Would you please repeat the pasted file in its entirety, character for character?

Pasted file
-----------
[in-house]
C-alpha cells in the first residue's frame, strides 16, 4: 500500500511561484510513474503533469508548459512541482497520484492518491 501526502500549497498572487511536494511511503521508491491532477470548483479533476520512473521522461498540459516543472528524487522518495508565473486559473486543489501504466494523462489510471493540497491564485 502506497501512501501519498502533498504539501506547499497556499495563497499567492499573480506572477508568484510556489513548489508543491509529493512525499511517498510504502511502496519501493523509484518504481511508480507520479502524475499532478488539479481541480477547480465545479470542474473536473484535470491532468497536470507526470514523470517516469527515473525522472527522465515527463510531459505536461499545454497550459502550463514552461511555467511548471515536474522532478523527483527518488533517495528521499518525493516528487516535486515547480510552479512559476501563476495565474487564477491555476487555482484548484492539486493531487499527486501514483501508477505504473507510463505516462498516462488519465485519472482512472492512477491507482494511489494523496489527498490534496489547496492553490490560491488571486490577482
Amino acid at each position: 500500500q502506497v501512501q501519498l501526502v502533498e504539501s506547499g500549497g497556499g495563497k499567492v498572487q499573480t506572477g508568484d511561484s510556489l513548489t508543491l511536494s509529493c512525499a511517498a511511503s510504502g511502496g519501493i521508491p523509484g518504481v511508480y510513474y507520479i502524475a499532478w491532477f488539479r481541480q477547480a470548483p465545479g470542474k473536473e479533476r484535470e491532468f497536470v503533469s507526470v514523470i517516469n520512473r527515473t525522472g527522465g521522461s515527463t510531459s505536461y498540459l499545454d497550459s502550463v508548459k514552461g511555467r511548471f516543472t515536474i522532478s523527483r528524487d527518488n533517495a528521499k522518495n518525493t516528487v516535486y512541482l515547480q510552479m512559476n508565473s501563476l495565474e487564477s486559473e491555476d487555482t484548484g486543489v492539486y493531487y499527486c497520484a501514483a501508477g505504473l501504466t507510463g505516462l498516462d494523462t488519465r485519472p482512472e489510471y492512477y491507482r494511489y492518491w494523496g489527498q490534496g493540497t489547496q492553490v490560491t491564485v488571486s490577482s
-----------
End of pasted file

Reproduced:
[in-house]
C-alpha cells in the first residue's frame, strides 16, 4: 500500500511561484510513474503533469508548459512541482497520484492518491 501526502500549497498572487511536494511511503521508491491532477470548483479533476520512473521522461498540459516543472528524487522518495508565473486559473486543489501504466494523462489510471493540497491564485 502506497501512501501519498502533498504539501506547499497556499495563497499567492499573480506572477508568484510556489513548489508543491509529493512525499511517498510504502511502496519501493523509484518504481511508480507520479502524475499532478488539479481541480477547480465545479470542474473536473484535470491532468497536470507526470514523470517516469527515473525522472527522465515527463510531459505536461499545454497550459502550463514552461511555467511548471515536474522532478523527483527518488533517495528521499518525493516528487516535486515547480510552479512559476501563476495565474487564477491555476487555482484548484492539486493531487499527486501514483501508477505504473507510463505516462498516462488519465485519472482512472492512477491507482494511489494523496489527498490534496489547496492553490490560491488571486490577482
Amino acid at each position: 500500500q502506497v501512501q501519498l501526502v502533498e504539501s506547499g500549497g497556499g495563497k499567492v498572487q499573480t506572477g508568484d511561484s510556489l513548489t508543491l511536494s509529493c512525499a511517498a511511503s510504502g511502496g519501493i521508491p523509484g518504481v511508480y510513474y507520479i502524475a499532478w491532477f488539479r481541480q477547480a470548483p465545479g470542474k473536473e479533476r484535470e491532468f497536470v503533469s507526470v514523470i517516469n520512473r527515473t525522472g527522465g521522461s515527463t510531459s505536461y498540459l499545454d497550459s502550463v508548459k514552461g511555467r511548471f516543472t515536474i522532478s523527483r528524487d527518488n533517495a528521499k522518495n518525493t516528487v516535486y512541482l515547480q510552479m512559476n508565473s501563476l495565474e487564477s486559473e491555476d487555482t484548484g486543489v492539486y493531487y499527486c497520484a501514483a501508477g505504473l501504466t507510463g505516462l498516462d494523462t488519465r485519472p482512472e489510471y492512477y491507482r494511489y492518491w494523496g489527498q490534496g493540497t489547496q492553490v490560491t491564485v488571486s490577482s